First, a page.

There is a center to the circle. The center's name is Rama. He is telling a story about the myth which connects the beings in the circle and the circles themselves. "In another time, an entire tribe formed a circle like this. This was a tribe of mighty warriors, great mystics, and the circle stretched for miles. The time had come for the tribe to leave their world and jump as a band of warriors to the next place. This was the end of a cycle, and new adventures awaited the tribe on a new world.

"As the time for the leaving grew near, however, a few beings from the tribe - let us say twelve - left the circle and gathered together on a hill nearby. They knew that within the circle there were a few individuals who would not be able to make the jump. The reasons were many - some were too attached to this world, others lacked the personal power to make the jump, and a few just weren't ready.

"The twelve, realizing this, left the circle and remained behind. Although they had vastly different personalities, the twelve shared one common trait - compassion. They knew, possibly from experience in another yuga, what it is to be separated from one's tribe in an infinite universe. So they vowed to return, over and over, and try to help the stragglers find their way to the next place."

Rama stops talking, and begins to turn slowly, gazing at each of the students in the circle in turn. Beams of light emanate from his eyes as he spins - it's as if Rama had become the armature of some enormous cosmic generator, and is charging us up as he spins. As his gaze falls on me, I feel light flood my being and wash away all the fatigue I had been feeling after hiking all night. In fact, I feel so energized I'd be up for trying the jump to the next place right here and now! I imagine many of the other students feel the same way.

Rama must know something we don't about our readiness and our limitations, however, because as he completes his scan of the circle of students, he simply reminds us to stay alert on the way home and to drive carefully. With a final, "Try to remember," he says good night and walks back to his jeep.

I open my eyes and I am back in the circle of stones that was prompting me to remember something, having remembered. I had forgotten that night completely. Wow. That was one heavy myth Rama laid on us that night, as we stood in a circle around him in the desert. The funny thing is, like all great myths it really doesn't matter whether it is true or not. It contains truth. You can feel it.

The myth of the twelve compassionate beings just rocks. It's all about love and courage and the persistence of memory. Love and courage on the part of teachers who stick around in dark times to pick up stragglers along the path. Memory in that their job is easier than it appears. In each seeker, in each member of the tribe of beings who finds him or her self drawn to light even in times of darkness, there is some kind of memory that persists from lifetime to lifetime. It may lie dormant for years, but then something - some place, some phrase, some book, some teacher, some stranger who wanders into their lives for a few minutes - reaches out of the maya and grabs them by the lapels and shakes them and says, "Try to remember."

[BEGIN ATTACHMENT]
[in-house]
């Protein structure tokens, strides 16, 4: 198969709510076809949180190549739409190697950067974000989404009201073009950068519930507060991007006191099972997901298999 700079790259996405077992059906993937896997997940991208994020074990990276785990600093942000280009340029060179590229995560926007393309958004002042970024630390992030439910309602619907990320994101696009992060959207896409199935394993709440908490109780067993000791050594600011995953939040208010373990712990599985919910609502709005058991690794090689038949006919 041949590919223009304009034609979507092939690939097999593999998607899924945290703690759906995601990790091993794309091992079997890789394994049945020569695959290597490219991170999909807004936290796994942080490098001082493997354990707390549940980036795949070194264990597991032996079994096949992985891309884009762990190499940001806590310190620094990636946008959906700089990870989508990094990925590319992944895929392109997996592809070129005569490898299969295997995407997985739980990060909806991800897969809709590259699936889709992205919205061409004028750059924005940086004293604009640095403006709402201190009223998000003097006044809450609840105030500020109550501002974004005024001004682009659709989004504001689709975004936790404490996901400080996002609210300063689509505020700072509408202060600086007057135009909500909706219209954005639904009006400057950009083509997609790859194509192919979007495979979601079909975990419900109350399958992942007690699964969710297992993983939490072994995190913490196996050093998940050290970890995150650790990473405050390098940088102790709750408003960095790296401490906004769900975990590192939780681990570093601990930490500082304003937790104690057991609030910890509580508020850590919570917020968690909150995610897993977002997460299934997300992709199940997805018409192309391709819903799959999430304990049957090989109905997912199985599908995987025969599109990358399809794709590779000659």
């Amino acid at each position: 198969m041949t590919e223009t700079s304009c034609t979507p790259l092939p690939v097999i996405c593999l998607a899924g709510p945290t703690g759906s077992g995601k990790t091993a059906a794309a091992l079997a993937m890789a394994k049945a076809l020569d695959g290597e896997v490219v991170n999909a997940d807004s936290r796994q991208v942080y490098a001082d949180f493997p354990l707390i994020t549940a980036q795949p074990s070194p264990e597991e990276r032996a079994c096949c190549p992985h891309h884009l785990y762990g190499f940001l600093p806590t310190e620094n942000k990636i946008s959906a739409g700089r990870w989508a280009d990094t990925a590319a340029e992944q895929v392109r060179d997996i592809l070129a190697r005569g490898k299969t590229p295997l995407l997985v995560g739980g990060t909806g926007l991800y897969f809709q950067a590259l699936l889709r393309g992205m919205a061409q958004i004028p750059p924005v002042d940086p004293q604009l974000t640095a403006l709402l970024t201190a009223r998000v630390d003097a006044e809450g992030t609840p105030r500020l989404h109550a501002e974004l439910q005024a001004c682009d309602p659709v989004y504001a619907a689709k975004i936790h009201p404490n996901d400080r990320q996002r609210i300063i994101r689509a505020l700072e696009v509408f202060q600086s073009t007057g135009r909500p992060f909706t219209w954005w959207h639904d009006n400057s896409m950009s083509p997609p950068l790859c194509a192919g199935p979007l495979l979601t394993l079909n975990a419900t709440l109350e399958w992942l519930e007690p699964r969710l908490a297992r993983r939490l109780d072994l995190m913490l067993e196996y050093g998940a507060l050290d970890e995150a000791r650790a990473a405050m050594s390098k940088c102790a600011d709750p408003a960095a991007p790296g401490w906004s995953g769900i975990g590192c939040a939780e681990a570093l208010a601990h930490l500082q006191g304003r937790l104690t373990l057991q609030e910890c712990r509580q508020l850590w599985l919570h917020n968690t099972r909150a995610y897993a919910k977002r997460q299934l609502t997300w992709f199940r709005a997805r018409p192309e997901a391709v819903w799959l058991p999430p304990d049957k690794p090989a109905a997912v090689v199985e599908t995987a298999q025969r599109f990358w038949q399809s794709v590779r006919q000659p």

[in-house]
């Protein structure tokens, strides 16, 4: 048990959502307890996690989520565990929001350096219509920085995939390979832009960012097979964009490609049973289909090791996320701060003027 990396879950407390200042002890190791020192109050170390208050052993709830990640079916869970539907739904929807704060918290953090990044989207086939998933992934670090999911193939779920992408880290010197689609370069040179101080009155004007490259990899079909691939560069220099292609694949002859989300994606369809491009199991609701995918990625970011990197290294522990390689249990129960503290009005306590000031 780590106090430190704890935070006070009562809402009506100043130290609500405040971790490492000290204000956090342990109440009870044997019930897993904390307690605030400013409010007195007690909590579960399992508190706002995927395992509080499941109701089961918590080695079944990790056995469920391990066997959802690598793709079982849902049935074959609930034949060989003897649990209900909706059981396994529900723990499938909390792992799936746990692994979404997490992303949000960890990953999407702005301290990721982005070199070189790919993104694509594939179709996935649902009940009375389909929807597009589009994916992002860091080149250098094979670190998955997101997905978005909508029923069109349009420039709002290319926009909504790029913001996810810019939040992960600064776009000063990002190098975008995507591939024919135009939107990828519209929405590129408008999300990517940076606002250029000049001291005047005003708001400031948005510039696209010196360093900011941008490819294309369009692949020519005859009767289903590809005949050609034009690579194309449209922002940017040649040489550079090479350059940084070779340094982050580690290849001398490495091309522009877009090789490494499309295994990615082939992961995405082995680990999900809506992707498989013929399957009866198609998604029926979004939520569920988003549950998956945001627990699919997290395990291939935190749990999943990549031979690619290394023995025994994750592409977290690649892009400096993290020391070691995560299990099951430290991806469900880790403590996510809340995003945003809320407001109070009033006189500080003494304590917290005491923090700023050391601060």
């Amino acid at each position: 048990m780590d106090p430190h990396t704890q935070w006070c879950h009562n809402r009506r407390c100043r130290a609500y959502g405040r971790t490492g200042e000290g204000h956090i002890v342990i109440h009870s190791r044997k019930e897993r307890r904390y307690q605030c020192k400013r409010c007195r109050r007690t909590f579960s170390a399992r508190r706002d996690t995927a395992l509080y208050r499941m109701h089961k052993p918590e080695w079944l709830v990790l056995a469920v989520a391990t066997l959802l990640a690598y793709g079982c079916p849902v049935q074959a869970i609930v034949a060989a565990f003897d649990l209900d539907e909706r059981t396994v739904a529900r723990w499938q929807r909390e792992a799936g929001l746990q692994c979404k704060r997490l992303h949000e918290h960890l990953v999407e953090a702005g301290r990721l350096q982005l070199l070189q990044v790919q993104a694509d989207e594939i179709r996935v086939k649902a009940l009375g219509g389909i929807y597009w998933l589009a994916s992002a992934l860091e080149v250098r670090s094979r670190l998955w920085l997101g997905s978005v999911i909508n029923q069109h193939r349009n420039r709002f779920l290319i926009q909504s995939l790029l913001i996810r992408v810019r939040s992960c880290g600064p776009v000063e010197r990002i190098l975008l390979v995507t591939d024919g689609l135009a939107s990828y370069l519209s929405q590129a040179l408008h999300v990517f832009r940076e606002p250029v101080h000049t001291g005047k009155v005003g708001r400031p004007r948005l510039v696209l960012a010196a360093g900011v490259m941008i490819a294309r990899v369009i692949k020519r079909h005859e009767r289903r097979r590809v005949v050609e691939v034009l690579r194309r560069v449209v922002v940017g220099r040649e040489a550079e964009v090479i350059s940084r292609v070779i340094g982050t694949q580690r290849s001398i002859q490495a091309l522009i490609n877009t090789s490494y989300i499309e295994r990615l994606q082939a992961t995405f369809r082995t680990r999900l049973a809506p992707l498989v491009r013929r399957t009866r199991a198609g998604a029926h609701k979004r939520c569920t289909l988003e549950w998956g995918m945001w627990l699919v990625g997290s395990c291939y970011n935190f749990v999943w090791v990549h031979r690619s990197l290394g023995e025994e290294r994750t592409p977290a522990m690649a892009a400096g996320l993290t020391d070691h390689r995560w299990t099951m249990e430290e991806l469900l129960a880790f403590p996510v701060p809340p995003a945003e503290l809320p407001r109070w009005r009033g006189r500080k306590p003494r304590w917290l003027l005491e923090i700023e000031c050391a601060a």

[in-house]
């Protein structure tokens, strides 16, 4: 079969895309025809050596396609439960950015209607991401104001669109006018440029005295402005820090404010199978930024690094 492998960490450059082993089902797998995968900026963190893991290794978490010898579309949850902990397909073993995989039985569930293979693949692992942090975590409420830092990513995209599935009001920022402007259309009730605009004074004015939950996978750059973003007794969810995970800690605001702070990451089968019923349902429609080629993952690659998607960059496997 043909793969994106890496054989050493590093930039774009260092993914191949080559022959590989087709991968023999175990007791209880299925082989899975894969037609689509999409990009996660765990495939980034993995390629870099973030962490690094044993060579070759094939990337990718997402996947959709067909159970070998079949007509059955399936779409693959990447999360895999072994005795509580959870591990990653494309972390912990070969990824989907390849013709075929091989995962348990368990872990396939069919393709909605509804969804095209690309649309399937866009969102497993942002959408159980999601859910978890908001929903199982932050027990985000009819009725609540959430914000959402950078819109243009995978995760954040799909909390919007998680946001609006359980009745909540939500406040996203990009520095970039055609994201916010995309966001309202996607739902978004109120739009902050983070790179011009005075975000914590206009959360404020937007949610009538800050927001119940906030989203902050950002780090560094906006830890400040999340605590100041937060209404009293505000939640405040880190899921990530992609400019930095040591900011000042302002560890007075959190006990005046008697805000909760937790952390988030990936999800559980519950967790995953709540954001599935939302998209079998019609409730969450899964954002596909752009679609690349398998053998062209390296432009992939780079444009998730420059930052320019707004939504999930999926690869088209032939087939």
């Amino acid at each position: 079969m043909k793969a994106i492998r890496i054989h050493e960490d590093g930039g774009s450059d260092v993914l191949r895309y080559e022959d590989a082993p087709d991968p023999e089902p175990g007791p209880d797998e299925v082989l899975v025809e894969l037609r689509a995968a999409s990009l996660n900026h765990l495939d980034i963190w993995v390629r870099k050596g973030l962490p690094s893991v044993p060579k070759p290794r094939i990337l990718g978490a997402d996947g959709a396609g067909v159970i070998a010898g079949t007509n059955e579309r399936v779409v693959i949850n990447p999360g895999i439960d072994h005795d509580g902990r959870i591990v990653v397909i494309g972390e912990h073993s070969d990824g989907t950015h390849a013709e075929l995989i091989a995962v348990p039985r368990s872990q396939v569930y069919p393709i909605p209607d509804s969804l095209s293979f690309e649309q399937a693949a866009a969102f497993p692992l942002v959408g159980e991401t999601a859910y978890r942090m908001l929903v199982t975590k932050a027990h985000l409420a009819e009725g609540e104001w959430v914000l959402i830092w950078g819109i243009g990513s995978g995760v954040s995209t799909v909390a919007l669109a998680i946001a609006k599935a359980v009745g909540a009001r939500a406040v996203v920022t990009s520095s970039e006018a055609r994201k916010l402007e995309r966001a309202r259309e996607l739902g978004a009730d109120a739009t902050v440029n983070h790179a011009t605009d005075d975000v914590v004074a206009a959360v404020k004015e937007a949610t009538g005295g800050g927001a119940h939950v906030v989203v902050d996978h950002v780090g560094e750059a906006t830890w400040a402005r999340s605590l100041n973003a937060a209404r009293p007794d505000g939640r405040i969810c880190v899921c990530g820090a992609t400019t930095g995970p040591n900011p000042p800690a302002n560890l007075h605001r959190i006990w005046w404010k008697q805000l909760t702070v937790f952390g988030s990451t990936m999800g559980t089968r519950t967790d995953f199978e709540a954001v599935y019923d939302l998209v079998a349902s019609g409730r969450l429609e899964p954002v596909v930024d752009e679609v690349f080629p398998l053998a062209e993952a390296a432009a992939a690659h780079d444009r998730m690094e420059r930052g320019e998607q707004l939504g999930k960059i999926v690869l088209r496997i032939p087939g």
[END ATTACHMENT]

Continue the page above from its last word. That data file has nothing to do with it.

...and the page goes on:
That's all that the spiritual journey is, trying to remember. It's not like we're unenlightened and need to somehow attain that which we have never achieved. We are all always enlightened; we just need to remember.

I meditate for a few more minutes, trying to remember, but then I hear another bus pulling into the parking lot. For a moment I consider not moving, forcing the tourists to deal with the spectacle of some old fart meditating where he clearly should not be meditating, but then I hear their voices. It's a busload of kids.

I stand up and brush the gravel off my butt and watch them run into the memorial. They're older than I would have thought from their voices, probably Junior High School students. They wander around Stonehenge in clumps of three or four or five, talking furiously, ignoring the standing stones, clearly cliqueing out. I watch them for a while, hoping some of the silence of the place will cause them to stop and look around and see the place - any place - with a sense of wonder again, but they are lost in their world of boyfriends and girlfriends and popularity. Sigh.

I turn to walk back to Protector and head off down the road, but then something catches my eye. Wandering around the outer circle of stones, away from all the other kids, is a young girl. She is Goth Central, dressed in black from head to toe, her eyes more makeup than eyes, her face more piercings than face. But she's digging this place. She's digging it a lot. She's just tripping around on her own, touching the stones, the other kids and the things they think about completely forgotten.

She's dancing, weaving in and out of the standing stones as if they were her partners at an English country dance. She's smiling, a phenomenon I would be willing to bet is not all that familiar to her. She's not sure what it is about this place that she likes. Maybe it's the sense of magic that inspires her to imagine the world of the Druids, great mystics living in a time and place where things were always shiny and bright. Maybe it's just the fact that it's all just so Goth. She's not quite sure what it is she's feeling, but it reminds her of something. And dancing with her tall and silent partners, she's beginning to remember what it is.